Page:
cv(D11) = 0.04, NKL = 8

FOSM

cv(eps11)

cv(eps11)

SSFEM: p= 1

SSFEM: p= 4

MCS (10000)

0.3

0.4

0.5

0.6

0.7

0.8

0.9

1

x/L

x/L

cv(D11) = 0.20, NKL = 4

0.35 0.35

cv(D11) = 0.20, NKL = 8

0.3

FOSM

0.3

FOSM

0.25 SSFEM: p= 1

0.25 SSFEM: p= 1

cv(eps11)

cv(eps11)

0.2

0.2

0.15

SSFEM: p= 4

0.15

SSFEM: p= 4

0.1 MCS (10000)

0.1 MCS (10000)

0.05

0.05

0 0 0.1 0.2 0.3 0.4 0.5 0.6 0.7 0.8 0.9 1

0 0 0.1 0.2 0.3 0.4 0.5 0.6 0.7 0.8 0.9 1

x/L

x/L

cv(D11) = 0.32, NKL = 4

cv(D11) = 0.32, NKL = 8

Fig. 2. Strain variability cv(e11) plotted against distance x along the length of the panel (L = 250 mm).

M.F. Ngah, A. Young / Composite Structures 78 (2007) 447–456

451

one-dimensional Hermite polynomials, as described in Appendix A. The cumulative distribution function (CDF) and the probability density function (PDF) of the response or strain or stress may be estimated very e?ciently from Monte Carlo realizations of the polynomial expansions (11) or (17) or (18) respectively. 3. Example problem Application of the SSFEM is illustrated with an example in which a rectangular panel of T800/924 unidirectional carbon ?bre composite with a given variability in elastic properties is loaded under uniaxial tension. SSFEM solutions are compared with results from Monte Carlo Simulation (MCS) and the First Order Second Moment (FOSM) Perturbation Method summarised in Appendix B. The unidirectional rectangular panel, illustrated in Fig. 1, has dimensions 0 mm 6 x 6 250 mm by 0 mm 6 y 6 25 mm (nominal thickness 2 mm) and is considered as an orthotropic two-dimensional sheet under generalised plane stress. The nominal material properties in the longitudinal ?bre 1-direction (i.e. x) and the transverse 2direction (i.e. y) are de?ned by the stress–strain law 0 1 2 30 1 r11 D11 D12 e11 0 B C 6 7B C ?23? r22 A ? 4 D12 D22 0 5@ e22 A @ 0 0 D33 r12 c12 and are assumed to have mean values D11 ? 159:85 GPa, D22 ? 9:45 GPa, D12 ? 2:84 GPa, D33 ? 4:00 GPa and ^ ^ standard deviations D11 ? 0:04D11 , D22 ? 0:02D22 , ^ 12 ? 0:07D12 , D33 ? 0:11D33 . These parameters de?ne the ^ D ^ material matrices D and D in the KLE (3) for the random ?eld D(x, x), while the scalar autocovariance function in (4) and (5) is assumed to be in the form of an inverse exponential RDD ?x; x0 ? ? e?jx?x j=b ? e?jy?y j=b

0 0

?24?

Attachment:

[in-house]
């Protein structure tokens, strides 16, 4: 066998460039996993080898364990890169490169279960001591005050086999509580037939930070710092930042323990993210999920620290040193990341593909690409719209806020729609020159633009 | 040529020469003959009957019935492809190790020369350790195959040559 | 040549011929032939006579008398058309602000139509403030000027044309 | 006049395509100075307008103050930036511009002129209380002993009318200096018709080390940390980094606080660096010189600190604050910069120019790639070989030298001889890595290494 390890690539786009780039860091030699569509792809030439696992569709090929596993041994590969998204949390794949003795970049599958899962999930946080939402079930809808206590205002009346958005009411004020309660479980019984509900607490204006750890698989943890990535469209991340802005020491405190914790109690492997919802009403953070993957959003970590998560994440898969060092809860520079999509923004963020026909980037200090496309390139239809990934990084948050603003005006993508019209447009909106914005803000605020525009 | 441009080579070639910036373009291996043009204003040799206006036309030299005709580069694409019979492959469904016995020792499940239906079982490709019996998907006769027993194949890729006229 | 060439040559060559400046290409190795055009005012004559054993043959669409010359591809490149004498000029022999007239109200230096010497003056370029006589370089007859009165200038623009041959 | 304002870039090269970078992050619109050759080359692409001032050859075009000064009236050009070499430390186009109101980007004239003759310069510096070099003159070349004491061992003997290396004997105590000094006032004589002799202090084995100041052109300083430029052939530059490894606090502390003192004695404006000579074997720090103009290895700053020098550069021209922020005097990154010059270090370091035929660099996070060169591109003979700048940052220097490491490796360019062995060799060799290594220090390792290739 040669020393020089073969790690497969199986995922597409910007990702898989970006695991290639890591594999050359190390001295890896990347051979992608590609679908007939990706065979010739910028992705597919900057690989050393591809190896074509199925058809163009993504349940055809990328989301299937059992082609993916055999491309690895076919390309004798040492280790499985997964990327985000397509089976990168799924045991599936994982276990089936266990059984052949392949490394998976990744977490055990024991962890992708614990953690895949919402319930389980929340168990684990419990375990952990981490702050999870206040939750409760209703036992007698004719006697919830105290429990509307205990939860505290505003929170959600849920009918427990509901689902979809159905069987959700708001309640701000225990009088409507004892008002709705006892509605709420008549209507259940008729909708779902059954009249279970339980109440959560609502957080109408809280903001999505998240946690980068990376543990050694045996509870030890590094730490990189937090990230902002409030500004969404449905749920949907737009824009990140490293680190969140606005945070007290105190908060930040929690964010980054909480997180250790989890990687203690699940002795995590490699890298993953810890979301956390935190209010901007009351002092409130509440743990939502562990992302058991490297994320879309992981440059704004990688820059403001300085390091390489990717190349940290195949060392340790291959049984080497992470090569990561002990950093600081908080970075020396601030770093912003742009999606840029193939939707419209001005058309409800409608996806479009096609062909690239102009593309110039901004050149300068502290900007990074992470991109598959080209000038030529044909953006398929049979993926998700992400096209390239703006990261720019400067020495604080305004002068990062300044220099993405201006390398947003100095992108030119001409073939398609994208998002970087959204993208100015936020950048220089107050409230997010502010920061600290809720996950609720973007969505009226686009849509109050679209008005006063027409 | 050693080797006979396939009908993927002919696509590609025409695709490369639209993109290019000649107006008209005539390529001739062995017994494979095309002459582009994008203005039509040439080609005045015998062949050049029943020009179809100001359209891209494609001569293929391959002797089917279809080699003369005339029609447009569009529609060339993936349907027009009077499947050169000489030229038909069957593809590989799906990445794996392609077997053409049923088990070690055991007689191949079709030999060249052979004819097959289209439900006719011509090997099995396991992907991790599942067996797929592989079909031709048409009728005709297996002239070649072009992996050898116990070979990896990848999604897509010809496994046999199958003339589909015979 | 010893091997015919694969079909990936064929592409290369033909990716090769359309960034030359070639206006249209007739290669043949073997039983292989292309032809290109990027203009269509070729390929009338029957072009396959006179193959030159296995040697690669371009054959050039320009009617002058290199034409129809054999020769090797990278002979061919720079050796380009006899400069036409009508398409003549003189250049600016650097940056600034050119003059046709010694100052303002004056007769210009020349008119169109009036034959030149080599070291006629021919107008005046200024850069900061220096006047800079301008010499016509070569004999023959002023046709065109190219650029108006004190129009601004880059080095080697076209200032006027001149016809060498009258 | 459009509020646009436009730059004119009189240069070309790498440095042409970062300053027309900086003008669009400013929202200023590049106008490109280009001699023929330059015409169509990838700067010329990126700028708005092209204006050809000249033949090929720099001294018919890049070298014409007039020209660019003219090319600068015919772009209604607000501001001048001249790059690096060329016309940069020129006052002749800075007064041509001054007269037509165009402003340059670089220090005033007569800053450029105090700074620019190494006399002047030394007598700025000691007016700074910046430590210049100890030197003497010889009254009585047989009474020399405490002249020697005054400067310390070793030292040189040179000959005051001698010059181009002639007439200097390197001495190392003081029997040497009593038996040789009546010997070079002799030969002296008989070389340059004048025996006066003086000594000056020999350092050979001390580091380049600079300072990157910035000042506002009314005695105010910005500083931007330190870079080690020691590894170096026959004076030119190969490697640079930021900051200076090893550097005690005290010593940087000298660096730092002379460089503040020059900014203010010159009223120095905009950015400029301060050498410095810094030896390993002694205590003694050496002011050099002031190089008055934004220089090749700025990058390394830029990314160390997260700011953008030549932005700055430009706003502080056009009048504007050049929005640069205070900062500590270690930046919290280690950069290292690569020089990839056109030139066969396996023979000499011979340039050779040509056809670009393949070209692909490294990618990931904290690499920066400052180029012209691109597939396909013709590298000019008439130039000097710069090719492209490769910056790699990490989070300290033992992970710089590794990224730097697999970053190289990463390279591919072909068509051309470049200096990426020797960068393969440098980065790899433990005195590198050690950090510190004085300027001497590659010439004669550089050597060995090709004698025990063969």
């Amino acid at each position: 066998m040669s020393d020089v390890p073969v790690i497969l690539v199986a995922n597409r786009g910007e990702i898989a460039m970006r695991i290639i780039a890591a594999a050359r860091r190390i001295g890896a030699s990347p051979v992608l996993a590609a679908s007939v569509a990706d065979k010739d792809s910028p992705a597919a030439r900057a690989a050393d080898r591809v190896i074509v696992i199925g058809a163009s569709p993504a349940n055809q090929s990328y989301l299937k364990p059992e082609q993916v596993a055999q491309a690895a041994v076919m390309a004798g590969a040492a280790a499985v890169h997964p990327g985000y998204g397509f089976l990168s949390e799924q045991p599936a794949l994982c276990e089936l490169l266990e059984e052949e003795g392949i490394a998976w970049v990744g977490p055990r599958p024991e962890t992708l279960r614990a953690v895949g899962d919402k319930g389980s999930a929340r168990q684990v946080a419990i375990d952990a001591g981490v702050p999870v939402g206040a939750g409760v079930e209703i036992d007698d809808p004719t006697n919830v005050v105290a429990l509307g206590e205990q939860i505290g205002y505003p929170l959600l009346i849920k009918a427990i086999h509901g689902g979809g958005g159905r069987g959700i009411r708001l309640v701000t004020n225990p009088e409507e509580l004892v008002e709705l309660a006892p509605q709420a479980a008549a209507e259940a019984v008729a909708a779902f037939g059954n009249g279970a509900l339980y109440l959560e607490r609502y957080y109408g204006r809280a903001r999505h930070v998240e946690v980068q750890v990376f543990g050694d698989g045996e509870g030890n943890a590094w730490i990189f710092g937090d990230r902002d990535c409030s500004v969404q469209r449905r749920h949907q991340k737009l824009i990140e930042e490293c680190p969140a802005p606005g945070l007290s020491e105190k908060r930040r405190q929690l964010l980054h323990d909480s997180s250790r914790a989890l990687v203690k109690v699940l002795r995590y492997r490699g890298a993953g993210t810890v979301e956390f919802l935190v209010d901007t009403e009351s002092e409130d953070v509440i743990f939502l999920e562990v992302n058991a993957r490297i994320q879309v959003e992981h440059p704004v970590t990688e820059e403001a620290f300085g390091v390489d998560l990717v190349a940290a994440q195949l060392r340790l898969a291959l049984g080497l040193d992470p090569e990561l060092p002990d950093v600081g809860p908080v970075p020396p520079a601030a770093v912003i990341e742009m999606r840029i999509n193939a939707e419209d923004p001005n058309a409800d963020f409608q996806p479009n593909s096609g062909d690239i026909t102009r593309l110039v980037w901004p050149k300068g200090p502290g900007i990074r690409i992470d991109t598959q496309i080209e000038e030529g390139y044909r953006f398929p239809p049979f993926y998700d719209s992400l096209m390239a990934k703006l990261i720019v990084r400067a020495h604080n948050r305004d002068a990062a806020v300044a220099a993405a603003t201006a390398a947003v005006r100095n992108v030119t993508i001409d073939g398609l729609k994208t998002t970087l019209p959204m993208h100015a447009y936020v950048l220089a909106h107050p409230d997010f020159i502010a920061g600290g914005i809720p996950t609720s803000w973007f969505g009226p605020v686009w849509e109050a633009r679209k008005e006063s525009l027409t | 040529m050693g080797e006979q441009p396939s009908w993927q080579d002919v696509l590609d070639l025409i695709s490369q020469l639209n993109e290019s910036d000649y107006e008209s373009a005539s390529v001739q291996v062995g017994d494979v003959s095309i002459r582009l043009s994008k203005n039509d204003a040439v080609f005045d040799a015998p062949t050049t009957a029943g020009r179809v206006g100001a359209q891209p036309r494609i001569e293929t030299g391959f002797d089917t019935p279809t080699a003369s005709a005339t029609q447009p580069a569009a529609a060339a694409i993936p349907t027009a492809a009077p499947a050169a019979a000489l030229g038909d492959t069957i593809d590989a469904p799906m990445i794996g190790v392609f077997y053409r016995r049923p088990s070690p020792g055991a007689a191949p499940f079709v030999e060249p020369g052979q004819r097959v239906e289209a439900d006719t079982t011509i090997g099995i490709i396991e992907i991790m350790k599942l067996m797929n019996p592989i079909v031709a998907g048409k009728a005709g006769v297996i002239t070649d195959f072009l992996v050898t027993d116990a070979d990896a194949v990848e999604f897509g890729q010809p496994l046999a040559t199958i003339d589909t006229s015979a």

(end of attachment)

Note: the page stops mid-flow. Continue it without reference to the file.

with correlation length b = 125 mm. In general, the eigenvalues and eigenfunctions required in the KLE (3) would ` be obtained by numerical solution of the Karhunen–Loeve eigenproblem (5). However, for the idealised autocovariance function (24), the solution of (5) is available in closed-form [5]. The panel is modelled using ten quadrilateral ninenoded quadratic ?nite elements, and the applied loading is deterministic, with one end, x = 0, ?xed and the other end, x = 250 mm, subjected to a unit extension u1 = 1 mm. The variable chosen to characterise the solutions is the strain component e11(x, x) calculated at the centre of each ?nite element. Its mean value is found to be almost uniform along the length of the panel, and so the variability of e11 is illustrated in terms of the coe?cient of variation ??????????????????????? p cv(e11) de?ned as the ratio of the standard deviation C e11 e11 ?x; x? to the mean e11 ?x?. The stochastic models MCS, FOSM and SSFEM are all based on a system of ?nite element Eq. (6) in which the stochastic variability of the material sti?ness and of the response is expressed in terms of NKL random variables. In each case, the size of the numerical problem to be solved is directly related to the number of random variables used, and so NKL should not be larger than is necessary to provide a realistic representation of the required stochastic problem. In the SSFEM, the polynomial order p of the PCE is also a parameter that ideally should be kept as low as possible for computational e?ciency. In MCS, the computational e?ort is proportional to the number of simulations Nmcs. Therefore, results are presented below to demonstrate how the numerical solutions depend on the parameters NKL, p and Nmcs. The convergence of the solutions is found to depend on the stochastic variability of the material, and this is also considered by varying the compo^ nent D11 such that the coe?cient of variation ^ cv?D11 ? ? D11 =D11 is increased from its nominal value of 0.04 up to 0.32.